The first question before the Supreme Court this morning was whether or not they could even rule on ObamaCare, because of an old and somewhat obscure law that might stand in the way. Heritage explains:
The 145-year-old Anti-Injunction Act (AIA) provides that courts may not hear most cases to block tax collections until the challengers first pay the tax and seek a refund. The individual mandate in Obamacare doesn’t kick in until 2014, and one court ruled that no one may challenge it until they pay the penalty for not buying insurance in 2015. The United States no longer takes that position; it thinks the AIA doesn’t apply to the mandate penalty because it is not a tax. The challengers argue there are four other reasons why the AIA doesn’t apply.
The news broke today that under RomneyCare, illegal immigrants are eligible for medical care under a program called Free Care, which is pretty self-explanatory.
This would be enough of a problem for Romney, but given how hard he’s been hammering Perry over the college tuition for illegal immigrants issue, it’s doubly dangerous, because now Romney looks like a flaming hypocrite (which he is).
What’s driving the cost of health care up, up, and up? Well, this may be only one instance, but it’s indicative of the type of thing that certainly contributes to it.
Asthma patients who rely on over-the-counter inhalers will need to switch to prescription-only alternatives as part of the federal government’s latest attempt to protect the Earth’s atmosphere.
Looks like Boehner and the GOP snuck a provision past the Democrats that they probably wish they’d caught:
The debt ceiling agreement could jeopardize millions of dollars, and perhaps billions, in initiatives from President Barack Obama’s health care reform law if the super committee can’t come up with required spending cuts.
And didn’t some people say that ObamaCare was going to impose these kinds of regulations on what used to be at least a semi-free market?
Health insurance plans must cover birth control as preventive care for women, with no copays, the Obama administration said Monday in a decision with far-reaching implications for health care as well as social mores.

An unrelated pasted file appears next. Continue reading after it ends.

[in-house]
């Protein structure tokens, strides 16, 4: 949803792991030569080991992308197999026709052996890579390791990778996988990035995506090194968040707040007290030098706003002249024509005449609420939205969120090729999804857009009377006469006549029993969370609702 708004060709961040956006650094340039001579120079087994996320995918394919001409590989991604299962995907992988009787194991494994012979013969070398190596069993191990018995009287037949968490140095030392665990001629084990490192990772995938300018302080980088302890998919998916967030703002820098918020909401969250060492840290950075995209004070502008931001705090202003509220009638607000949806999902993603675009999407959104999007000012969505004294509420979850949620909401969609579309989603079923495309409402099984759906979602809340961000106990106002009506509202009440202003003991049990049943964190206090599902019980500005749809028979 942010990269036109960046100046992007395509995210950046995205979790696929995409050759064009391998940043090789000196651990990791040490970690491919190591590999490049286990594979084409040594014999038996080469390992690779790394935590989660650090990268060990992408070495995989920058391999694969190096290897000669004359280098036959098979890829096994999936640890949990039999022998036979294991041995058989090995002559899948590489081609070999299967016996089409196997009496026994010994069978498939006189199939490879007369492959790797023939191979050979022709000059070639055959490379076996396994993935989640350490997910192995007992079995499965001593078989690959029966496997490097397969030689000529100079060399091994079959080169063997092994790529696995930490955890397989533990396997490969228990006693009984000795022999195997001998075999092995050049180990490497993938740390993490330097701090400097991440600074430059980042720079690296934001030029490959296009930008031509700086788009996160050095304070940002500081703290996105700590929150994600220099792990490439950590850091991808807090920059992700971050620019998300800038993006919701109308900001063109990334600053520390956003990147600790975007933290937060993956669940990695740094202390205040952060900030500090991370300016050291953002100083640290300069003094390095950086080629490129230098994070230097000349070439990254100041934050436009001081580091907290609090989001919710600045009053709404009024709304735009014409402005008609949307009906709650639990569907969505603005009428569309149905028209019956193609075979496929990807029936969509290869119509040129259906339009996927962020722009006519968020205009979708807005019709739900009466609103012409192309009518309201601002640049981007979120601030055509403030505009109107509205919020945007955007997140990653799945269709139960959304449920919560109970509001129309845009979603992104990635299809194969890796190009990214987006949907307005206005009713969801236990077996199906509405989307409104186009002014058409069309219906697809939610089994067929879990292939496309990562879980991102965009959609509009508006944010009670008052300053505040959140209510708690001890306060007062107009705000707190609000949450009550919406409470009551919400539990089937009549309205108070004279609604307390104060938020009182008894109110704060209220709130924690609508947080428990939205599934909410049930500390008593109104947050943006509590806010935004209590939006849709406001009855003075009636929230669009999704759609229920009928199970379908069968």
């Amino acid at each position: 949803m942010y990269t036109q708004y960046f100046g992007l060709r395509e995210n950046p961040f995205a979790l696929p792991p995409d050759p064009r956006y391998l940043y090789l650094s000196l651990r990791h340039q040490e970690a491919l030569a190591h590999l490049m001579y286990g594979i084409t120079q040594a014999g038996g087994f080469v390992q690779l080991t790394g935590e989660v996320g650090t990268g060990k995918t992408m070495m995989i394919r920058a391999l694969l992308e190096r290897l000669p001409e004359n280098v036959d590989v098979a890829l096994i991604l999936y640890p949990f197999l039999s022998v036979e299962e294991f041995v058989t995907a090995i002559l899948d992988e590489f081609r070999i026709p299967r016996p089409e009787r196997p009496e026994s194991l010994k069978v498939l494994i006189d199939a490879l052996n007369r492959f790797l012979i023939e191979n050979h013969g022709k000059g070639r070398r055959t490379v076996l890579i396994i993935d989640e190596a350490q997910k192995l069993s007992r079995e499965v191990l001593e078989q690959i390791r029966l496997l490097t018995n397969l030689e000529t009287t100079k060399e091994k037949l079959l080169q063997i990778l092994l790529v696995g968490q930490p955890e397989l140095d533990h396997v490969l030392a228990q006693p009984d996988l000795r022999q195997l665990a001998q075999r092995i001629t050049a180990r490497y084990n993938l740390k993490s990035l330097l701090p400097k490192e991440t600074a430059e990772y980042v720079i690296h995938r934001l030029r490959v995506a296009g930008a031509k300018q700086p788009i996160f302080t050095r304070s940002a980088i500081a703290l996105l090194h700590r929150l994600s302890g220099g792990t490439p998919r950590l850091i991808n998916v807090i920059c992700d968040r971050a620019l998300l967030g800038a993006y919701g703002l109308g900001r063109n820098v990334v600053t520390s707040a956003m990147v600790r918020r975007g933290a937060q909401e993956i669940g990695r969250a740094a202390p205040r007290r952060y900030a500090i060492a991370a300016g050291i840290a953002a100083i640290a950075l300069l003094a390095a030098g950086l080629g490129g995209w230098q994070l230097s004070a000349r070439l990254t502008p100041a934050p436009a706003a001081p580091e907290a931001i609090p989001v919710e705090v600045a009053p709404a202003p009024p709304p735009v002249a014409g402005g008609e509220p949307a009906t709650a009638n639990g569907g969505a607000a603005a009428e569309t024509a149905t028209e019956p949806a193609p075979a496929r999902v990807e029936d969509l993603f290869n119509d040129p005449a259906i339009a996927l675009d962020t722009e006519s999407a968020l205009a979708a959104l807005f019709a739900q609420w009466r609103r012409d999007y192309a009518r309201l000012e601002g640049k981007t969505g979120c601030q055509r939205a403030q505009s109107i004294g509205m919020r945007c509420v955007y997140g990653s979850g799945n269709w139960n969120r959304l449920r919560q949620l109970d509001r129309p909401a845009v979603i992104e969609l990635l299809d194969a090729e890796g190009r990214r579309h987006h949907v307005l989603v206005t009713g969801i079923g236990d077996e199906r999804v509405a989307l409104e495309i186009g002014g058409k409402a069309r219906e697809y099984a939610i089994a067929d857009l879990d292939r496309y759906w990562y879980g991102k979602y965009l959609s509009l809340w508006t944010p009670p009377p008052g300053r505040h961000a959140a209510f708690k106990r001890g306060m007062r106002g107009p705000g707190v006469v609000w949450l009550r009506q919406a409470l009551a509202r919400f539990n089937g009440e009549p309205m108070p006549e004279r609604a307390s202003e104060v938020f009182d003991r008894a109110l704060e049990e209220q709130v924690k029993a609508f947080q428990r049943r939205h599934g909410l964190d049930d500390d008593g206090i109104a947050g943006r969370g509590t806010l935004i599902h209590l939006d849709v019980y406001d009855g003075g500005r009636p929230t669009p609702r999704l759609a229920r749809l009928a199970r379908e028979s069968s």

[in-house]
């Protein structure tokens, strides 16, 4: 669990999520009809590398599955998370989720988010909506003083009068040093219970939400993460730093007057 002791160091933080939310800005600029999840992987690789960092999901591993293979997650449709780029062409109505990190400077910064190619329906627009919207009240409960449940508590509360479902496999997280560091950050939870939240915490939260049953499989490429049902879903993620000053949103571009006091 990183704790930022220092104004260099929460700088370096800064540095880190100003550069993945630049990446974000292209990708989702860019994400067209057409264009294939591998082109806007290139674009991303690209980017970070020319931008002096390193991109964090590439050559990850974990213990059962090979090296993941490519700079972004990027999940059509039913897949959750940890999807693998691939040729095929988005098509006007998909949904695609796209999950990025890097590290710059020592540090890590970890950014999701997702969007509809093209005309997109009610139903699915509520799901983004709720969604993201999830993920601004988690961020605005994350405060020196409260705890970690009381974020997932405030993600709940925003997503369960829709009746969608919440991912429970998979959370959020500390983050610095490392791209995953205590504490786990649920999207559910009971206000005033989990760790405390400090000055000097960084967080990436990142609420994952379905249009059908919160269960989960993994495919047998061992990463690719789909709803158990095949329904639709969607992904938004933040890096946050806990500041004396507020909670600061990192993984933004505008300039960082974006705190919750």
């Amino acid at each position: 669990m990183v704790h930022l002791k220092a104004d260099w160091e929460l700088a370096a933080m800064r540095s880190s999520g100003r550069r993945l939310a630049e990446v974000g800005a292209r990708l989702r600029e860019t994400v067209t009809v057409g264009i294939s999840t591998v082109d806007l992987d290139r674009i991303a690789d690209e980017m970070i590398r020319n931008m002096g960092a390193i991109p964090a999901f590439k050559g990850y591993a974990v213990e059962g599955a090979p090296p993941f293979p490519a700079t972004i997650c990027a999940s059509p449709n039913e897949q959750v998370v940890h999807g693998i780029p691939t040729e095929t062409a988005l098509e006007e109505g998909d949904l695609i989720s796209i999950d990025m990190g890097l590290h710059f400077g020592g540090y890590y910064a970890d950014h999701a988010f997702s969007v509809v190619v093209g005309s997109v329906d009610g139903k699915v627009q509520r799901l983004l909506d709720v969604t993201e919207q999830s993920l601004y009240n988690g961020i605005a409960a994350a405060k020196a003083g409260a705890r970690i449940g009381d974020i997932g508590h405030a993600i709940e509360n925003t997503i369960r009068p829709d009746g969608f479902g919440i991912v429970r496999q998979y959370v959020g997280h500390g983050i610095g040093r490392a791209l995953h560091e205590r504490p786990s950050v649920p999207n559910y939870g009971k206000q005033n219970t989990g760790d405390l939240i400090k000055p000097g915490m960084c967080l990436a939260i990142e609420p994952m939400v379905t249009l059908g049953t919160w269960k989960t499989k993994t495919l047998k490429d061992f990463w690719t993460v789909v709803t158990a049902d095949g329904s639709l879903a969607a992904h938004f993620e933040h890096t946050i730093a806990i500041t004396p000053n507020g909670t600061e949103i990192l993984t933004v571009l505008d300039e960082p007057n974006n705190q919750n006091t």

If their questions are any guide, these judges seem downright skeptical of this Congressional power-grab:
But during almost three hours of oral arguments, the judges asked pointed questions about the so-called individual mandate, which the federal government says is needed to expand coverage to tens of millions of uninsured Americans. With other challenges to the law before other federal appeals courts, lawyers expect that its fate will ultimately be decided by the U.S. Supreme Court.
Chief Judge Joel Dubina, who was tapped by President George H.W. Bush, struck early by asking the government’s attorney “if we uphold the individual mandate in this case, are there any limits on Congressional power?” Circuit Judges Frank Hull and Stanley Marcus, who were both appointed by President Bill Clinton, echoed his concerns later in the hearing.
Hull also seemed skeptical at the government’s claim that the mandate was crucial to covering the 50 million or so uninsured Americans. She said the rolls of the uninsured could be pared significantly with other parts of the package, including expanded Medicare discounts for some seniors and a change that makes it easier for those with pre-existing medical conditions to get coverage. Dubina nodded as she spoke.
If the mandate goes, the rest of ObamaCare will probably crumble, because the mandate is the thing that holds it all together.
Of course, this is probably headed to SCOTUS anyway, regardless of how this court rules, but a defeat here could make it a lot harder for the pro-ObamaCare forces to win in the end.
During the debate over ObamaCare, many people–including those of us on this here blog–said that employers would drop coverage in favor of the government plan. These concerns were poo-poohed by the pro-socialized-medicine lefties.
Turns out we were right and they were wrong:
LOS ANGELES (MarketWatch) — Once provisions of the Affordable Care Act start to kick in during 2014, at least three of every 10 employers will probably stop offering health coverage, a survey released Monday shows.
While only 7% of employees will be forced to switch to subsidized-exchange programs, at least 30% of companies say they will “definitely or probably” stop offering employer-sponsored coverage, according to the study published in McKinsey Quarterly.
I’m sure the lefty pencil-pushers had some formula that made them think that it wouldn’t happen… but then, lefty formulas are frequently wrong–like the one that said the stimulus would keep unemployment under 8%.
H/T: Weasel Zippers